Sunday, December 24, 2006

Bronx Christmas Bird Count

Mist on Twin Lakes (click to enlarge)

(Photo credit - Rob J)

Bronx River from Hester Bridge (click to enlarge)

(Photo credit - Rob J)

Yesterday I participated in the Bronx/Westchester Christmas Bird Count. For the second year in a row the area that our team covered was The New York Botanical Garden. It was also the second year in a row that weather predictions were “less than optimal”. Last year was pretty miserable as the rain came down all morning, sometimes in torrents.

This year's team consisted of Steve Nanz, Dennis Pippin and myself. Thankfully, our efforts weren’t really hampered by bad weather. It sprinkled lightly for about the first hour of daylight and then it was merely overcast until around lunchtime. It was also unseasonably warm. After lunch, we were walking to our next location and Steve was eating his dessert. I asked him if he ever imagined that he’d be wearing lightweight clothing and eating ice cream on a New York Christmas Count. I just hope this winter’s weather is a single year anomaly.

Wing coverts of a dead Red-winged Backbird

(Photo credit - Rob J)

The birds appeared to be much more abundant at the botanic garden than at Floyd Bennett Field last weekend. One disappointment was not being able to locate the Western Kingbird that had been seen near the Rock Garden. It had been present from November 26th up until December 16th. I’d like to think that he moved on, however, the presence of two Cooper’s Hawks, five Red-tailed Hawks and a Merlin makes me wonder. Most of the trees are bare and the majority of overwintering bird’s plumages are in the gray, brown and black range. A bright yellow bird makes an easy target for a hungry predator. At one point we observed a juvenile Cooper’s Hawk running around beneath some shrubs trying to snag an unwary sparrow.

We had one highlight that sort of made up for the missing kingbird. While scanning a group of trees I located a Great Horned Owl. He was aware of our presence but didn’t appear too concerned. Later in the morning, after we had circled the garden a few times, we inadvertently came upon the same tree that the owl was perched in but from the opposite side of the trunk. What we couldn’t see from the original location was that he was perched next to his mate. Steve quickly spread the legs of his tripod, focused his camera and snapped a few shots of the sleepy birds. The sun was beginning to peak through the clouds and cast a glow on the owls. I told Steve to let me know when he was ready to take a photo. When he did I pursed my lips and made a low, mute squeak. They opened their eyes and looked at us for a moment before drifting back off.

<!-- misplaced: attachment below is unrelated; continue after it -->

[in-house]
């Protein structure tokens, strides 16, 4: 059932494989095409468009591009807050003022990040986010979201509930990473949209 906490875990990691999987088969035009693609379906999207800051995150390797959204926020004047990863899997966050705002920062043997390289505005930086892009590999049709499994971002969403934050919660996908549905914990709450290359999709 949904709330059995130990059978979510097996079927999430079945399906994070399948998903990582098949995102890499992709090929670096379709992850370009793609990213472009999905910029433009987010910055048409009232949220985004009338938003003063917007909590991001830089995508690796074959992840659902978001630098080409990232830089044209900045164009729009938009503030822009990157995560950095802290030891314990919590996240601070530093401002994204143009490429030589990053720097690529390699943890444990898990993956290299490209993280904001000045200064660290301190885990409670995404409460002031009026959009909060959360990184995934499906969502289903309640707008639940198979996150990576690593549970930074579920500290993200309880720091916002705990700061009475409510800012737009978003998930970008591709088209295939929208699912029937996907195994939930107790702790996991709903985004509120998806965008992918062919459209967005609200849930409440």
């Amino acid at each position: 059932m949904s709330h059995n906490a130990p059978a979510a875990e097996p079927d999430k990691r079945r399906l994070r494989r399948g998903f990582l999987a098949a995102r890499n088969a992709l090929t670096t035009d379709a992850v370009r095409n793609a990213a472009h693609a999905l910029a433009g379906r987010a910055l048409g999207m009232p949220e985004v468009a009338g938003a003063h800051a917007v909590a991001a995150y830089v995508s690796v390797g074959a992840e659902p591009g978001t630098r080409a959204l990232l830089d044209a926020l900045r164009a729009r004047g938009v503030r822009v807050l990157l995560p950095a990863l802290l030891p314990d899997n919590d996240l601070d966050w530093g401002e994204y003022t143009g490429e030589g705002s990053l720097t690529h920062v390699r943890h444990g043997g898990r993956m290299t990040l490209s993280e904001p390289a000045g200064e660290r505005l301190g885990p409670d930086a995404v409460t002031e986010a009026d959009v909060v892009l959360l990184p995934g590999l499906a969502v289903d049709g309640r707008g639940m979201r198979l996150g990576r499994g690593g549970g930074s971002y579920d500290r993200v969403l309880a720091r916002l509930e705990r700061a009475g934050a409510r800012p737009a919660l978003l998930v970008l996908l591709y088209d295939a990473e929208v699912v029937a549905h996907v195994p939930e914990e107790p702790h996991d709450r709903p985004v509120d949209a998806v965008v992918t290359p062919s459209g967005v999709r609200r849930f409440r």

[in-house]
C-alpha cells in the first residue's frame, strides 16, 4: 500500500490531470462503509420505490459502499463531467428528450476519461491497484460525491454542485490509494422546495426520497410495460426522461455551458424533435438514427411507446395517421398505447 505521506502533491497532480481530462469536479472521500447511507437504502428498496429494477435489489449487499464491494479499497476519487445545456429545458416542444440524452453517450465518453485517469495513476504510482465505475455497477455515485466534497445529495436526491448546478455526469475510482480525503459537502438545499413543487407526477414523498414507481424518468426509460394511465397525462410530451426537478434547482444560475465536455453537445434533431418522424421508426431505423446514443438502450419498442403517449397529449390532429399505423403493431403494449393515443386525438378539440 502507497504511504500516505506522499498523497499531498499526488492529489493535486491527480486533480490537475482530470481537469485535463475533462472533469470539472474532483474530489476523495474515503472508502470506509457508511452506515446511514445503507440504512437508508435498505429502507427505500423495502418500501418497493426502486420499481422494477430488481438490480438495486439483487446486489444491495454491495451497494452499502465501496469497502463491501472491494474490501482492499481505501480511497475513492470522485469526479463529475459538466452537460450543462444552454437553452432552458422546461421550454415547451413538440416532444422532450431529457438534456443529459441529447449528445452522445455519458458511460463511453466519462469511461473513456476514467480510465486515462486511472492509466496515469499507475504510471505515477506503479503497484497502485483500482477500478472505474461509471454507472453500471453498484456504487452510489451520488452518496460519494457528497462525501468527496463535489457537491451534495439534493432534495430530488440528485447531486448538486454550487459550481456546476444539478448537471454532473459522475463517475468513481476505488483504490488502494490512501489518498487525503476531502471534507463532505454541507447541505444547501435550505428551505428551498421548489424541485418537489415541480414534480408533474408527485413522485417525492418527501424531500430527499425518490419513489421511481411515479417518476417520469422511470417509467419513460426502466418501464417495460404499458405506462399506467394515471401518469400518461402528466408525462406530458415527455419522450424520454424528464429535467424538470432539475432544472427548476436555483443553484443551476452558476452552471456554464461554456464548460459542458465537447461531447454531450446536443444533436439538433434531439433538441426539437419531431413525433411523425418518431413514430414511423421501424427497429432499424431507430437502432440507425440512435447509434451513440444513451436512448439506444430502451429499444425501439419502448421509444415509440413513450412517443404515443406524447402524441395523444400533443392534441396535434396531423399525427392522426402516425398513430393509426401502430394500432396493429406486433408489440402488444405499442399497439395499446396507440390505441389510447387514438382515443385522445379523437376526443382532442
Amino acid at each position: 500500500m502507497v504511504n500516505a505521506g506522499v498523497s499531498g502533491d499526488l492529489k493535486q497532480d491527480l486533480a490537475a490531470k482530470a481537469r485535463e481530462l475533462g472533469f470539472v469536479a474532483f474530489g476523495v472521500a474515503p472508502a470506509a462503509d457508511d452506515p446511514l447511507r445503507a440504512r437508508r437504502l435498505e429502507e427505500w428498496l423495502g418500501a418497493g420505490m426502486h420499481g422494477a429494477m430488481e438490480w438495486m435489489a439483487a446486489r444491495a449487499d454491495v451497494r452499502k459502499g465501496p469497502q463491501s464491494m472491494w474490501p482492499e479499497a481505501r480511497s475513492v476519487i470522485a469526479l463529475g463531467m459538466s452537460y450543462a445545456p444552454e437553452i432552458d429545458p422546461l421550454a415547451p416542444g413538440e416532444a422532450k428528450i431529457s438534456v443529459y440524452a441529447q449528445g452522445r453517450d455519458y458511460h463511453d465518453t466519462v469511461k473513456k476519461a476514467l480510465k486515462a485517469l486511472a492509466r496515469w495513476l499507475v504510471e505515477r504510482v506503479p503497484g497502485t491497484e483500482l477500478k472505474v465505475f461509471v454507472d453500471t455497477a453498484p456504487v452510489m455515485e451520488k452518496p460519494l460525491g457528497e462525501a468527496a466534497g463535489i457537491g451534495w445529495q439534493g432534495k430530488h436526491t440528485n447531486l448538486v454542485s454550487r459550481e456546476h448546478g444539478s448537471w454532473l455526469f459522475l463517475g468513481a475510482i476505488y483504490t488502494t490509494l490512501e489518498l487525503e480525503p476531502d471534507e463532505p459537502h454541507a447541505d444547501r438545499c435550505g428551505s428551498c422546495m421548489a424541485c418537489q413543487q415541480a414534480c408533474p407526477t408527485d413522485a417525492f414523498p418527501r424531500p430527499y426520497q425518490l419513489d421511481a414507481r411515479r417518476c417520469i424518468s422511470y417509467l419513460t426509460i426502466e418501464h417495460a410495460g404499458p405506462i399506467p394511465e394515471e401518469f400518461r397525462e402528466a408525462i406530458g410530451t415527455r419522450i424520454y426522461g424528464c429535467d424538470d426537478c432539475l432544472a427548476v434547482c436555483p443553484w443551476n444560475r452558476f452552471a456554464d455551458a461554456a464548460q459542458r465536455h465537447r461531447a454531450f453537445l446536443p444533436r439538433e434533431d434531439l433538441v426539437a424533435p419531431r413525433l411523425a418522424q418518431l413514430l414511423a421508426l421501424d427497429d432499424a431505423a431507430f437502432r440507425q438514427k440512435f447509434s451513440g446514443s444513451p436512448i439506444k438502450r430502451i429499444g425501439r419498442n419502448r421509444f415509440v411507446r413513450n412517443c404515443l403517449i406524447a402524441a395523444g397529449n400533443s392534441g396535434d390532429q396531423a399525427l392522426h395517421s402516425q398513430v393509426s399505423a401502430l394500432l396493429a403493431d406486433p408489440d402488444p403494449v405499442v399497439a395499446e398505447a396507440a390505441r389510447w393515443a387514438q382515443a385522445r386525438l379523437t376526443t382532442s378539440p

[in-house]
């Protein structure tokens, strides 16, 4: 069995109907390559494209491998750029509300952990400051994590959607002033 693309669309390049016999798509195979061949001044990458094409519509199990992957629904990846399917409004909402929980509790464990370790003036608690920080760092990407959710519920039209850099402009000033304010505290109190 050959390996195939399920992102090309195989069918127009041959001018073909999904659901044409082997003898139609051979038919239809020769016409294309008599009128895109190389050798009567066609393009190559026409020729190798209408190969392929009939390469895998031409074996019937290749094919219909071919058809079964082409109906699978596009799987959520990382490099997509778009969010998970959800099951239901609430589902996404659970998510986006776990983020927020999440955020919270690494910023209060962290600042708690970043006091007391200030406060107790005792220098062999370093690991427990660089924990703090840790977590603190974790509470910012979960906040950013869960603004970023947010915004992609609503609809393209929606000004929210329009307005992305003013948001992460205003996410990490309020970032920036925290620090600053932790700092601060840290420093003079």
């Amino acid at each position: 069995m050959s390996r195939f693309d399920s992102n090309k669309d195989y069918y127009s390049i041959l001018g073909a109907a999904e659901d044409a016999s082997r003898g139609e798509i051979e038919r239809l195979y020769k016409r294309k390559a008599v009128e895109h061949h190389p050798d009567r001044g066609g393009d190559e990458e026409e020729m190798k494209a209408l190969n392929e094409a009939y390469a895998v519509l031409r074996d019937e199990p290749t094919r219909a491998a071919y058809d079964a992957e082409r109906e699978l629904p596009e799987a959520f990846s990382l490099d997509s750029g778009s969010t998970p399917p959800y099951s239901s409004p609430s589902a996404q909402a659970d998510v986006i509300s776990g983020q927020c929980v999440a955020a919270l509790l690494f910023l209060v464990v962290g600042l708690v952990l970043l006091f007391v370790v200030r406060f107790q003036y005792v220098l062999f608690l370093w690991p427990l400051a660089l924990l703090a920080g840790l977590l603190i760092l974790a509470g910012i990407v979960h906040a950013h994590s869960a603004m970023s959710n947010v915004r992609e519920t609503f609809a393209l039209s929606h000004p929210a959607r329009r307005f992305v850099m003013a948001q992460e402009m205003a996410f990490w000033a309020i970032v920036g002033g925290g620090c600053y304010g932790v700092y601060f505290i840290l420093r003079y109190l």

This is the time of year when Great Horned Owls begin breeding. It is for that reason that if you ask me the location of the owls, I’ll ignore you. Don’t take it personally. Urban owls are under enough pressure so I think it’s probably a good idea to give them a little space, especially when they’re trying to raise a family.

Great Horned Owls (click to enlarge)

(Photo credit - Steve Nanz)

-Click here for more info on Great Horned Owls-

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NYBG, Bronx CBC, 12/23/2006
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Canada Goose
Mallard
Northern Shoveler
Cooper's Hawk
Red-tailed Hawk
Merlin
Ring-billed Gull
Herring Gull
Rock Pigeon
Mourning Dove
Great Horned Owl (2.)
Red-bellied Woodpecker
Yellow-bellied Sapsucker
Downy Woodpecker
Hairy Woodpecker
Northern Flicker
Blue Jay
American Crow
Black-capped Chickadee
Tufted Titmouse
White-breasted Nuthatch
Brown Creeper
Hermit Thrush
American Robin
Northern Mockingbird
European Starling
Northern Cardinal
Chipping Sparrow
Fox Sparrow
Song Sparrow
Swamp Sparrow
White-throated Sparrow
Dark-eyed Junco
Red-winged Blackbird
Brown-headed Cowbird
House Finch
American Goldfinch
House Sparrow

2 comments:

Marge said...

Those Great Horned Owls are so beautiful..What a nice addition to your list.

I nearly went on the Bronx count at Woodlawn, but work the night before and the same day put a damper on it.

Have a great holiday!

Marge

drew said...

That is one fantastic shot of a Great Horned Owl. I never get lucky enough to see them perch for long, usually just see the tail end of one flying through the woods.
Nemesis Birder

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